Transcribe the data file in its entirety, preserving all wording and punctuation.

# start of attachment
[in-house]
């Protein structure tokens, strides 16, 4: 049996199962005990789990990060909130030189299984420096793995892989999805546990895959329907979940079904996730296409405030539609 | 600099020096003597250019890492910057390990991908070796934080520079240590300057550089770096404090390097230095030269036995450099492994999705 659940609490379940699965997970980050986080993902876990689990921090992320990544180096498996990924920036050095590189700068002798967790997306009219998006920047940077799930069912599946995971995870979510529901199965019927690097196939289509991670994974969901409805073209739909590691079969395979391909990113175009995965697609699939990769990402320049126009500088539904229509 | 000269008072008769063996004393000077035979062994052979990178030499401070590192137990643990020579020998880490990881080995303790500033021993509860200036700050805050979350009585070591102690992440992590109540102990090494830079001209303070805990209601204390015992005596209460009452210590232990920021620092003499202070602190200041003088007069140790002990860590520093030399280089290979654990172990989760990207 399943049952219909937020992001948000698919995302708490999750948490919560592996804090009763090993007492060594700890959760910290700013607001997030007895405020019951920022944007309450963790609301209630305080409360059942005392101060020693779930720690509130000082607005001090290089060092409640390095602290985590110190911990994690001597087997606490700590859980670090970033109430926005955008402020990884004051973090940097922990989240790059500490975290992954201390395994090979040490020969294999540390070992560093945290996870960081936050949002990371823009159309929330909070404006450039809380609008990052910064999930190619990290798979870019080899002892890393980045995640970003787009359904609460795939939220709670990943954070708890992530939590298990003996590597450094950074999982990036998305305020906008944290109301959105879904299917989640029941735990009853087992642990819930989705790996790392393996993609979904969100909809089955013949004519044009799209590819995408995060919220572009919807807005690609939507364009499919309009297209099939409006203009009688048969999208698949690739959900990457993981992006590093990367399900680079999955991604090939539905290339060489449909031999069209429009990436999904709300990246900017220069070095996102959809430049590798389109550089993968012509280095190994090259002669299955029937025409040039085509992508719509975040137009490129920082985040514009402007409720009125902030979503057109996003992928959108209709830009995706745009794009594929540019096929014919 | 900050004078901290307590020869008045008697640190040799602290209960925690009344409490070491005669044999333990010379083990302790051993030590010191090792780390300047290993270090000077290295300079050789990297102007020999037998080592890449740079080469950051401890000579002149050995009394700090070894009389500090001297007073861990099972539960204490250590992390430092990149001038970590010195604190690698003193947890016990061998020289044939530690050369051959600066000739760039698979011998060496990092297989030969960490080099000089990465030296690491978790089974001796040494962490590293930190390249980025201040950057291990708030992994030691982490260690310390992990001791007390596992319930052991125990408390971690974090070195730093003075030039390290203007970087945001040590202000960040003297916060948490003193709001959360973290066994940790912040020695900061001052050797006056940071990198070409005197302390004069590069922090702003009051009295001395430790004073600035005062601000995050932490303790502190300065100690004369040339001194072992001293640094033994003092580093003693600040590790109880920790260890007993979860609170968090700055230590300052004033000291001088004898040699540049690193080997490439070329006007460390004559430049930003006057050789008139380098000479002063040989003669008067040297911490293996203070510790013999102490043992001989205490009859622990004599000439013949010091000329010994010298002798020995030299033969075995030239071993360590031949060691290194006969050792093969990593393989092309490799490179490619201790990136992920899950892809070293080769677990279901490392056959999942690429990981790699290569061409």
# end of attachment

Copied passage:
[in-house]
């Protein structure tokens, strides 16, 4: 049996199962005990789990990060909130030189299984420096793995892989999805546990895959329907979940079904996730296409405030539609 | 600099020096003597250019890492910057390990991908070796934080520079240590300057550089770096404090390097230095030269036995450099492994999705 659940609490379940699965997970980050986080993902876990689990921090992320990544180096498996990924920036050095590189700068002798967790997306009219998006920047940077799930069912599946995971995870979510529901199965019927690097196939289509991670994974969901409805073209739909590691079969395979391909990113175009995965697609699939990769990402320049126009500088539904229509 | 000269008072008769063996004393000077035979062994052979990178030499401070590192137990643990020579020998880490990881080995303790500033021993509860200036700050805050979350009585070591102690992440992590109540102990090494830079001209303070805990209601204390015992005596209460009452210590232990920021620092003499202070602190200041003088007069140790002990860590520093030399280089290979654990172990989760990207 399943049952219909937020992001948000698919995302708490999750948490919560592996804090009763090993007492060594700890959760910290700013607001997030007895405020019951920022944007309450963790609301209630305080409360059942005392101060020693779930720690509130000082607005001090290089060092409640390095602290985590110190911990994690001597087997606490700590859980670090970033109430926005955008402020990884004051973090940097922990989240790059500490975290992954201390395994090979040490020969294999540390070992560093945290996870960081936050949002990371823009159309929330909070404006450039809380609008990052910064999930190619990290798979870019080899002892890393980045995640970003787009359904609460795939939220709670990943954070708890992530939590298990003996590597450094950074999982990036998305305020906008944290109301959105879904299917989640029941735990009853087992642990819930989705790996790392393996993609979904969100909809089955013949004519044009799209590819995408995060919220572009919807807005690609939507364009499919309009297209099939409006203009009688048969999208698949690739959900990457993981992006590093990367399900680079999955991604090939539905290339060489449909031999069209429009990436999904709300990246900017220069070095996102959809430049590798389109550089993968012509280095190994090259002669299955029937025409040039085509992508719509975040137009490129920082985040514009402007409720009125902030979503057109996003992928959108209709830009995706745009794009594929540019096929014919 | 900050004078901290307590020869008045008697640190040799602290209960925690009344409490070491005669044999333990010379083990302790051993030590010191090792780390300047290993270090000077290295300079050789990297102007020999037998080592890449740079080469950051401890000579002149050995009394700090070894009389500090001297007073861990099972539960204490250590992390430092990149001038970590010195604190690698003193947890016990061998020289044939530690050369051959600066000739760039698979011998060496990092297989030969960490080099000089990465030296690491978790089974001796040494962490590293930190390249980025201040950057291990708030992994030691982490260690310390992990001791007390596992319930052991125990408390971690974090070195730093003075030039390290203007970087945001040590202000960040003297916060948490003193709001959360973290066994940790912040020695900061001052050797006056940071990198070409005197302390004069590069922090702003009051009295001395430790004073600035005062601000995050932490303790502190300065100690004369040339001194072992001293640094033994003092580093003693600040590790109880920790260890007993979860609170968090700055230590300052004033000291001088004898040699540049690193080997490439070329006007460390004559430049930003006057050789008139380098000479002063040989003669008067040297911490293996203070510790013999102490043992001989205490009859622990004599000439013949010091000329010994010298002798020995030299033969075995030239071993360590031949060691290194006969050792093969990593393989092309490799490179490619201790990136992920899950892809070293080769677990279901490392056959999942690429990981790699290569061409």